Centres were established at all the main coalfields where there was a labour shortage and were sited either at disused pits adaptable for training or at production pits where a training area could be segregated.
Eleven pits were finally selected:-
NORTH MIDLANDS REGION
Creswell Colliery, Derbyshire.
Haunchwood Colliery, Nuneaton, Warwickshire.*
NORTH WESTERN REGION
Newton Colliery, Clifton, Lancashire.*
NORTH EASTERN REGION
Askern Main Colliery, Doncaster, Yorkshire.
Prince of Wales Colliery, Pontefract, Yorkshire.
Birley Colliery (East Pit), Woodhouse, Yorkshire.*
Morrison Colliery, Southmoor, Durham.
Horden Colliery, Durham.*
Cromlington Lamb Colliery, Northumberland.
Newcockhall Colliery, Fife.
Oakdale Colliery, Monmouthsire.
Collieries marked * were opened by the end of 1943.
The eleven centres had each from 280 to 520 places.
Training was given in transport and haulage of coal.
In South Wales, where men were subsequently employed as assistants in or about the coal face, on repair work and underground haulage, the training was suitably varied.
Training time was apportioned, approximately as follows:
Physical training - 25%
Class room work/ - 25%
visits to mines
Practical surface - 20%
Underground - 30%
The training week was 44 hours.
The weekly wage rate payable to trainees during Stage A training (general knowledge and background to coalmining operating) was the national minimum rate for surface workers in the industry.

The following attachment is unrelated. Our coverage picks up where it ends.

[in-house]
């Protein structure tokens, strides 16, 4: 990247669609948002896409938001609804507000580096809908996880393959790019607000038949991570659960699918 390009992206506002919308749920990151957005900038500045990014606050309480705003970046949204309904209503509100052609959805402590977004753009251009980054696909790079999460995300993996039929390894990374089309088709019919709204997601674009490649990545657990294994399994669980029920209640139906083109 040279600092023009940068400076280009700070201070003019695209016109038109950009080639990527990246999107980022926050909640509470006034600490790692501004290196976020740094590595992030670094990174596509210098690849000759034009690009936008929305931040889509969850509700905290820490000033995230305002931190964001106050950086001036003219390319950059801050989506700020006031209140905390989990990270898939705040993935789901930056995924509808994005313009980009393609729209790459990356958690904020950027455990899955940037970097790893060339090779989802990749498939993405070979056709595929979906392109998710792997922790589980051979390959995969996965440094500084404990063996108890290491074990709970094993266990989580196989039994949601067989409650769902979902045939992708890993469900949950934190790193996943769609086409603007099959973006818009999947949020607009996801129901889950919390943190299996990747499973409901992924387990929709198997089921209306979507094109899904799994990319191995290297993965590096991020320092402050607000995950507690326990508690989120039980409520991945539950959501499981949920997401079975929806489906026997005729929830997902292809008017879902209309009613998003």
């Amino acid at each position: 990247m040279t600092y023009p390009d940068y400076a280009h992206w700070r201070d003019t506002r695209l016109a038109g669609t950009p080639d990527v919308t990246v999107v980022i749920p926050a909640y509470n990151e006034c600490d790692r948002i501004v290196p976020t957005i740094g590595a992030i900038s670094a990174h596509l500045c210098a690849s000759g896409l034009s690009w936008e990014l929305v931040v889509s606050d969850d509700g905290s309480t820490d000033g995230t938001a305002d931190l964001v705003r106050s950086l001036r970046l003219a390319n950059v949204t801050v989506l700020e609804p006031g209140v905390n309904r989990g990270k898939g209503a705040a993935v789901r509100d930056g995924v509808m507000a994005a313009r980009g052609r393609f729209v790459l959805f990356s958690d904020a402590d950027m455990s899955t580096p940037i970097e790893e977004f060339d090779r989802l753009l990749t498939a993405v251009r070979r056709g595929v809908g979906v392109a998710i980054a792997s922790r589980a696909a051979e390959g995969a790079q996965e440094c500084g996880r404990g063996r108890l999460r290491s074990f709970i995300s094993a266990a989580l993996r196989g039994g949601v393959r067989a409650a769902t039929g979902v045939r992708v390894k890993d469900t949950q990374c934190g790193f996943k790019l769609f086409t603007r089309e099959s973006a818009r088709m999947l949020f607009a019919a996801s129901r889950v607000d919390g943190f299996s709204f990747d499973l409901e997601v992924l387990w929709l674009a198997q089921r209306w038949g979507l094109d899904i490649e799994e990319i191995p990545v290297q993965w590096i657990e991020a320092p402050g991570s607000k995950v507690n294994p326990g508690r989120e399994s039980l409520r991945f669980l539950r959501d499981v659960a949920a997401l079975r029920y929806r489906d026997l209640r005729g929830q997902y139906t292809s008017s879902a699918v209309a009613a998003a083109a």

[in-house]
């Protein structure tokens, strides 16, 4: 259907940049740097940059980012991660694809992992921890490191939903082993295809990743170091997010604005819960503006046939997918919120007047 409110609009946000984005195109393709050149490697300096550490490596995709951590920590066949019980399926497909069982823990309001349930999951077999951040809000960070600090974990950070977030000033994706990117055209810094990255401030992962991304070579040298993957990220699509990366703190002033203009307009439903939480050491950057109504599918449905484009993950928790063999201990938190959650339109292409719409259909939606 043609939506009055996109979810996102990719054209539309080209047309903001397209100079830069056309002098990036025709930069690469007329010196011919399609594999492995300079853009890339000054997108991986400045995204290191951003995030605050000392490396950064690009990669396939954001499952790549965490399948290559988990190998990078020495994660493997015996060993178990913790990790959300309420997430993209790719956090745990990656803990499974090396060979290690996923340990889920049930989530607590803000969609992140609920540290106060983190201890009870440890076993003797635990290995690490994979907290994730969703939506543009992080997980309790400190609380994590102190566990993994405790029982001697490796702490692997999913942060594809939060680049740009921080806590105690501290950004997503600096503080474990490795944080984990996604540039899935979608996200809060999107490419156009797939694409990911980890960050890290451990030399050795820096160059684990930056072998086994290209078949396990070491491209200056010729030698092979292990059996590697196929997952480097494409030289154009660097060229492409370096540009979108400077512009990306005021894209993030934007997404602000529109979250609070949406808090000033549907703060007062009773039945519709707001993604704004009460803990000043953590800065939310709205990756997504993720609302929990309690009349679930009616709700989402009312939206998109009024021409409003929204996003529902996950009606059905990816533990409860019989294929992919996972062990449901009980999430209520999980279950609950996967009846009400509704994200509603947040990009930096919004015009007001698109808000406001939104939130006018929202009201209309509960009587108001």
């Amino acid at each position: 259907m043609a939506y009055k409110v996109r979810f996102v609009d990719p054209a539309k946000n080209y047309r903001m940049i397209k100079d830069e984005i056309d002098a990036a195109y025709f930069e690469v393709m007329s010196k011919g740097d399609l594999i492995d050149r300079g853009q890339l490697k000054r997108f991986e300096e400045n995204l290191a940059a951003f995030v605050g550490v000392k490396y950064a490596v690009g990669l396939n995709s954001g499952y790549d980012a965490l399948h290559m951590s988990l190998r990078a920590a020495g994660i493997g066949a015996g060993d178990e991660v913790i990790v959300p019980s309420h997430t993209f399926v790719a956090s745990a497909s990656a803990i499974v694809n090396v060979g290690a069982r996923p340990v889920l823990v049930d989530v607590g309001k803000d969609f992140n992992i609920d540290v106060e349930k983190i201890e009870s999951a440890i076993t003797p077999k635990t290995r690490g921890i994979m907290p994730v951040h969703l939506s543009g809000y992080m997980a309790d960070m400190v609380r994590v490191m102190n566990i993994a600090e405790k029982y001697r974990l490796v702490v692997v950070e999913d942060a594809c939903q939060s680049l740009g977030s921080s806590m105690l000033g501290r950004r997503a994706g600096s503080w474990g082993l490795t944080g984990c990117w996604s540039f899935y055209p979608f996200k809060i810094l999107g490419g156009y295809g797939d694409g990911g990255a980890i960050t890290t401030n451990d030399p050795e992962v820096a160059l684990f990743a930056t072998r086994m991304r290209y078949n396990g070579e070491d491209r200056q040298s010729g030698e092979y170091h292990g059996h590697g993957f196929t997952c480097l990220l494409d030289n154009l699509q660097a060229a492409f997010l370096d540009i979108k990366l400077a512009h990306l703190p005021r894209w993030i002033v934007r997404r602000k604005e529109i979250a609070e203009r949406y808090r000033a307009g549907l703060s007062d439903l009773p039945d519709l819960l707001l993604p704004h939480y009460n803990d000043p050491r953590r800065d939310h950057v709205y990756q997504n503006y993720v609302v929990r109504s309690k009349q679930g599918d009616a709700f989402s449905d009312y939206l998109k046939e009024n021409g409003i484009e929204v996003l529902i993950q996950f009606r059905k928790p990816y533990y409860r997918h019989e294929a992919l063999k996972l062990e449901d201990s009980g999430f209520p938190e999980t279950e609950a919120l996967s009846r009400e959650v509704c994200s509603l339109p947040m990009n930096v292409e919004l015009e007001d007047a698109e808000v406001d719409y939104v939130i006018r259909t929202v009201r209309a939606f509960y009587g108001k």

At age 17 - 39/6.
17.5 - 41/6.
18 - 44/-
18.5 - 46/-
19 - 48/-
19.5 - 50/6.
20 - 53/-
20.5 - 55/-
21 - 78/-
Stage A were, however, raised from 22 January 1944 to:-
At age 17 - 45/-
17.5 - 47/6.
18 - 60/-
19 - 65/-
20 - 70/-
21 - 90/-
Durining Stage B training (or a fortnight's duration at designated pit) the men received the wage appropriate to the district for the occupation in which they were employed.
Badge can be issued to men who were conscripted directly into the mines, those who opted for mine work in preference to joining the Armed Forces, or those who were in the Armed Forces and volunteered to become miners during the period 1942-1948.
The Bevin Boys scheme was introduced in 1942 by the then Minister for Labour and National Service, Ernest Bevin. The scheme ran between 1942 and 1948 and involved recruiting men to work in coal mines during and immediately following World War 2.
The badge is available to all surviving Bevin Boys and formally recognises their work in the UK coalfields during and immediately after World War II. The badge can only be issued posthumously to the widows of men who died on or after 20 June 2007 and fall into the above category.
The application form for the badge can be found here:
or you can contact the Department of Energy and Climate Change,
who adminsiter the badge,
on 0300 068 5716